|From:||Cadley Hill (SK274189)|
|Length:||15.8 miles (25.4 km)|
|Meets:||A444, B586, A511, B5006, B587, A5132, A50, A5111, A601|
|Former Number(s):||B5005, B5007|
|Old route now:||B587|
|Route outline (key)|
Cutting at first across the northern flank of the disused South Derbyshire coalfield, the non-primary A514 once formed a useful link from the local collieries to the city of Derby. It originally began at a crossroads, now bypassed, on the A444 (in the 1920s the A511) near Gresley railway station. From here the road climbed a long steep hill to Church Gresley, and on to the Clock Garage (a local landmark) on the A511 at Woodville.
Cadley Hill - Chellaston
The modern A514 leaves the A444 at Cadley Hill roundabout, close to the site of the former colliery. A new feeder road takes the A514 into Swadlincote before climbing up past the remnants of heavy industry and extensive re-landscaping to join the original route at the Clock. The road deviates little from its original route between Woodville and Derby.
From Woodville the road sweeps down to Hartshorne before making a long but pleasant climb past Foremark Reservoir, out of view on the left, to the picturesque village of Ticknall. In Ticknall the A514 meets the B5006.
After leaving Ticknall, the A514 again climbs to the high ground – below the East Midlands Airport approach path – to Stanton before sweeping down to cross the Trent by the medieval Swarkestone Bridge. The A514 went from Ticknall to Stanton originally via Melbourne town centre but now effectively bypasses the town by running along the hill ridge of the former B5007. After crossing the river Trent the road makes a sharp right turn near the Crewe & Harper pub (junction with the A5132 from Willington) and, after a mile, reaches a roundabout interchange with the A50 Derby Southern Bypass at J3. After the exit from the A50 roundabout, the A514 continues into Chellaston and towards Derby City Centre.
A feasibility study was made in 2010 about the bypass of Swarkestone Bridge, and the villages of Stanton and Swarkestone. It found three routes to be feasible. The Swarkestone and Stanton bypass was listed as a potential major project in the consultation for Derbyshire's next Local Transport Plan.
Chellaston - Derby City Centre
The A514 is the main road through the Southern Derby suburbs including Chellaston, where it goes through two sets of traffic lights, one a pedestrian crossing outside Chellaston School, and another set at the junction with Station Road and High Street, the latter leading towards Alvaston and the A6 roundabout. Through most of Chellaston the A514 is known as Swarkestone Road; however, after the Station Road and High Street junction it becomes Derby Road.
Shortly after the Station Road and High Street Junction, the A514 negotiates a small roundabout junction with Parkway and Maple Drive, the main roads through two of Chellaston's numerous housing estates.
Further down the A514, the road enters Shelton Lock (named after part of the Derby Canal, now a cycle path), passing a GATSO camera, a pub, The New Bridge Inn, and an Esso petrol station. From here until Allenton the A514 is also called Chellaston Road. After this the A514 reaches a signalised junction with Boulton Lane and Merril way, the latter leading to one of Derby's major employers, Rolls-Royce, and also to Sinfin. At this point the A514 reaches Allenton. (From here the rest of the A514 to Derby is also the route of the 61 bus). Allenton is often very busy, as for some reason it is a favourite shopping destination for the elderly, and consequently the A514 is very busy.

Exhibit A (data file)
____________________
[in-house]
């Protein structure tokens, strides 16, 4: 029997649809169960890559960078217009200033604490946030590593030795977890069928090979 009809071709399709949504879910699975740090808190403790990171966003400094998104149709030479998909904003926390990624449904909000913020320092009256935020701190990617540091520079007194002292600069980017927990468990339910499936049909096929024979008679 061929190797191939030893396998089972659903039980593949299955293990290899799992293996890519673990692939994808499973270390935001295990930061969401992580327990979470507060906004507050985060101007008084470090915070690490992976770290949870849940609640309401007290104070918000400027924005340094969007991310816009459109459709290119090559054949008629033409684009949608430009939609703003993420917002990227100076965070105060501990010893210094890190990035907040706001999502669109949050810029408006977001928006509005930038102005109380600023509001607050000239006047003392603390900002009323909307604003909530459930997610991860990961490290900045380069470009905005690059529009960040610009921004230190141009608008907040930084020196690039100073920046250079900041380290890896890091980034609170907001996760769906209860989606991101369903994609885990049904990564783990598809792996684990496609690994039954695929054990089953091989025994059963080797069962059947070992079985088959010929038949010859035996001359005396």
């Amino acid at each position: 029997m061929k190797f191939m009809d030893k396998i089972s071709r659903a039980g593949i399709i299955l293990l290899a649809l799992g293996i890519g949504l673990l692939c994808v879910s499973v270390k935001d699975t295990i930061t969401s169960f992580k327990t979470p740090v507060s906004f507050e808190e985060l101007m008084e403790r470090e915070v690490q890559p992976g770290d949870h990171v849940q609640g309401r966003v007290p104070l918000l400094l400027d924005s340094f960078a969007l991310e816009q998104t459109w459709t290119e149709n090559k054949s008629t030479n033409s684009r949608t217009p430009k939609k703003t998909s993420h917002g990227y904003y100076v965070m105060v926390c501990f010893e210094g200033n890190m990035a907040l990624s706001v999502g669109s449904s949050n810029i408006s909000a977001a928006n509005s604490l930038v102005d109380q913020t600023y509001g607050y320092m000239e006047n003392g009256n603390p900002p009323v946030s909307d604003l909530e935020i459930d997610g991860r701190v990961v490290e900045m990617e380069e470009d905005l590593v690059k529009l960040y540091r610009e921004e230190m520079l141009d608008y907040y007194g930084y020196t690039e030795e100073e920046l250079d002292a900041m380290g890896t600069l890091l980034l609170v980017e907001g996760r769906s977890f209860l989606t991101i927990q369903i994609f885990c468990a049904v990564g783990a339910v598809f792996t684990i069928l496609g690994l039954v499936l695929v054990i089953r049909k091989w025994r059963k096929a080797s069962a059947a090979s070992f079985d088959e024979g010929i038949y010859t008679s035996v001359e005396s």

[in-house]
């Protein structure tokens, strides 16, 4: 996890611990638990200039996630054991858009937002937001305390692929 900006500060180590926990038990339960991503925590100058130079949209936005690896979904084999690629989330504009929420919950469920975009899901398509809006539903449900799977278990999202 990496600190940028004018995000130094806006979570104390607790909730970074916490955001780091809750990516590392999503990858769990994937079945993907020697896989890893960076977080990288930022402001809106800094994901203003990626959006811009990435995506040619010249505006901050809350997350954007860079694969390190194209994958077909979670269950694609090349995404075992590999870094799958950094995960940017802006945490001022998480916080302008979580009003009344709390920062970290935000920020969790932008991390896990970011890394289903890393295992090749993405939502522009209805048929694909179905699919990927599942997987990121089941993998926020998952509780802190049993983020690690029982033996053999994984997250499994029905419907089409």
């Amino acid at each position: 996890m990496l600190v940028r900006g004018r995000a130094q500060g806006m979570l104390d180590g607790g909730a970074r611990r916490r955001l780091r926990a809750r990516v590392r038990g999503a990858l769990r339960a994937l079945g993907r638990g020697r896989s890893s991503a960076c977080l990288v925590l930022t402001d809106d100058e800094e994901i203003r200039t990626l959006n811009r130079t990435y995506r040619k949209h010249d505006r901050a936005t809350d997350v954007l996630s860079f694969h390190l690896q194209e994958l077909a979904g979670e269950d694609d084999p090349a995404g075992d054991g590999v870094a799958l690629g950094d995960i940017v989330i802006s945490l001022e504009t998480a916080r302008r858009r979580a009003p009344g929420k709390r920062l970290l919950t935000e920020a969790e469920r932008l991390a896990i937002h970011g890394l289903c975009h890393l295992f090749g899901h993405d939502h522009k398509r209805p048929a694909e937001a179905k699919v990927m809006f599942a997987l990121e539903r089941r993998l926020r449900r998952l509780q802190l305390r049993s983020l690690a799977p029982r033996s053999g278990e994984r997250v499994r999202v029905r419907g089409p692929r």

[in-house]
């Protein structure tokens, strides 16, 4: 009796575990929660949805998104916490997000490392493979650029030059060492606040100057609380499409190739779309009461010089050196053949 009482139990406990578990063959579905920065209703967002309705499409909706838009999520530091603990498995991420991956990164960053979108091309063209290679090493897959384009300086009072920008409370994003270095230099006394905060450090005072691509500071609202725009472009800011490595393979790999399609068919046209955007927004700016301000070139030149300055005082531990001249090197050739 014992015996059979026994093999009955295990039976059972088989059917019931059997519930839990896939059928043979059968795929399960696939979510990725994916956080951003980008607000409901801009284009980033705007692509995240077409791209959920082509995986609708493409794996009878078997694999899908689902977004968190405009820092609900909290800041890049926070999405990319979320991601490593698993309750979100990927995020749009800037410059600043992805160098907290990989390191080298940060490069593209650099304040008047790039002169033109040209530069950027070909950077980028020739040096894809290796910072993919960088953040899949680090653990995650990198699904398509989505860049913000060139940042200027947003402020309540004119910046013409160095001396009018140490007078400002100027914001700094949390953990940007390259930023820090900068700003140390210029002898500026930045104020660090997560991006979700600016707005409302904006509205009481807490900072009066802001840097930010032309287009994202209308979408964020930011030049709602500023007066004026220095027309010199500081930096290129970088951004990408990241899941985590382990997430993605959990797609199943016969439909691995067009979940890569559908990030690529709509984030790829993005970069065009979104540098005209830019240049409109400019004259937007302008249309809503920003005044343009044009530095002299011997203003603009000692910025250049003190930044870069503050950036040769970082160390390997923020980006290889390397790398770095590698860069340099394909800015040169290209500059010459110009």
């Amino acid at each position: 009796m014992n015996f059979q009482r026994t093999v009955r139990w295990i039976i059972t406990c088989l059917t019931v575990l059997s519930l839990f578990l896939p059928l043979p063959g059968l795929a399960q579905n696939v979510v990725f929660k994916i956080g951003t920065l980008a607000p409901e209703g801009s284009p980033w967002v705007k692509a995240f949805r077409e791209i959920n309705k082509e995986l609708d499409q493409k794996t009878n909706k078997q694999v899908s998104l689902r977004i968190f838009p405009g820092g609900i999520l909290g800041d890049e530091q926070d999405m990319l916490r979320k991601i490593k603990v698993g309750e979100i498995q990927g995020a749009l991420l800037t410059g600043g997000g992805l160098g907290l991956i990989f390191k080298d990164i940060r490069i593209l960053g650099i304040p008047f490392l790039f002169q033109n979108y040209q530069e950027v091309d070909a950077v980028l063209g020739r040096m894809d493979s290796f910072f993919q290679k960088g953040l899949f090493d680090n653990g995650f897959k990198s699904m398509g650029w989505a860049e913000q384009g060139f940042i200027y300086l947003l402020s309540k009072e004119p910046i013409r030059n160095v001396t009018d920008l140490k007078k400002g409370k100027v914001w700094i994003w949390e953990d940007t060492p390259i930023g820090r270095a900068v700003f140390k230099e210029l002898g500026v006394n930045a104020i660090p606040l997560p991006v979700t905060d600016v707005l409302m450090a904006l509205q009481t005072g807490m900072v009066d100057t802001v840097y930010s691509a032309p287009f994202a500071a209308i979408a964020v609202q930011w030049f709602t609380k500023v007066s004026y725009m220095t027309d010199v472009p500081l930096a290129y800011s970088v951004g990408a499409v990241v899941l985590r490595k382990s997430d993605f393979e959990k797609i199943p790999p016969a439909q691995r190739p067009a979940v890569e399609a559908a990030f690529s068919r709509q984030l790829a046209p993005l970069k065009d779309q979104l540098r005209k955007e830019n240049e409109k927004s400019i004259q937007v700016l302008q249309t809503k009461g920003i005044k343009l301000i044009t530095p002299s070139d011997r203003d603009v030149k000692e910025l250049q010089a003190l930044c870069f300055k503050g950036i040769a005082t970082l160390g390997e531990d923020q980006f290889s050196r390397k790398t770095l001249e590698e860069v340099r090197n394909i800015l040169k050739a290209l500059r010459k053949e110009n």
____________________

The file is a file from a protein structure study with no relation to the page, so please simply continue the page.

In Allenton, the A514 reaches the Mitre (or Spider - named after the unusual footbridge) Island, and the junction with the A5111 which is Derby's Outer Ring Road. The Mitre Island is a small signalised roundabout. From here the remainder of the A514 is named Osmaston Road. A few hundred metres after the Spider Island, the A514 meets Ascot Drive, a busy road through an industrial estate which links the A514 to Pride Park and the A6. The road then runs through the Pear Tree area of the city, where it meets Litchurch Lane at a signalised junction, with a short section of bus lane on the left.
The road then meets Douglas Street (leading to the Normanton area of the city) and Reginald Street at signalised junctions, with a short section of D1, one side having a lane for normal traffic and a bus lane, the other having one lane, with another, narrow lane, hatched out. After this the road meets Derby's Inner Ring Road, the A601, at a roundabout controlled by traffic lights. The A514 ends here but originally continued on to end on the A6 London Road.
The A514 has historically taken 3 routes from Stanton to Ticknall.
On the first route, the A514 used to run through the centre of Melbourne. It ran its present course up to the end of Ticknall, where it diverged from its present route off to the right, then ran along to the top of Robinson's Hill, before descending Robinson's Hill and turning right and running through the centre of the town.
The next route was the same as the first one, except it did not run through the centre of Melbourne: instead the A514 did not descend Robinson's Hill and run through the town centre, instead it ran down Cockshut Lane thereby bypassing Melbourne (whose centre can get quite congested with many cars parked on the streets)
The A514 was then rerouted along the route of the defunct B5007 in the early 1970s.
At the other end, the A514 used to run further into the centre of Derby, meeting the A6 at The Spot, which was where the A514 used to end.
Parts of the A514, at least from central Derby to Chellaston, were a turnpike road. The A514 through Chellaston became a turnpike in 1856.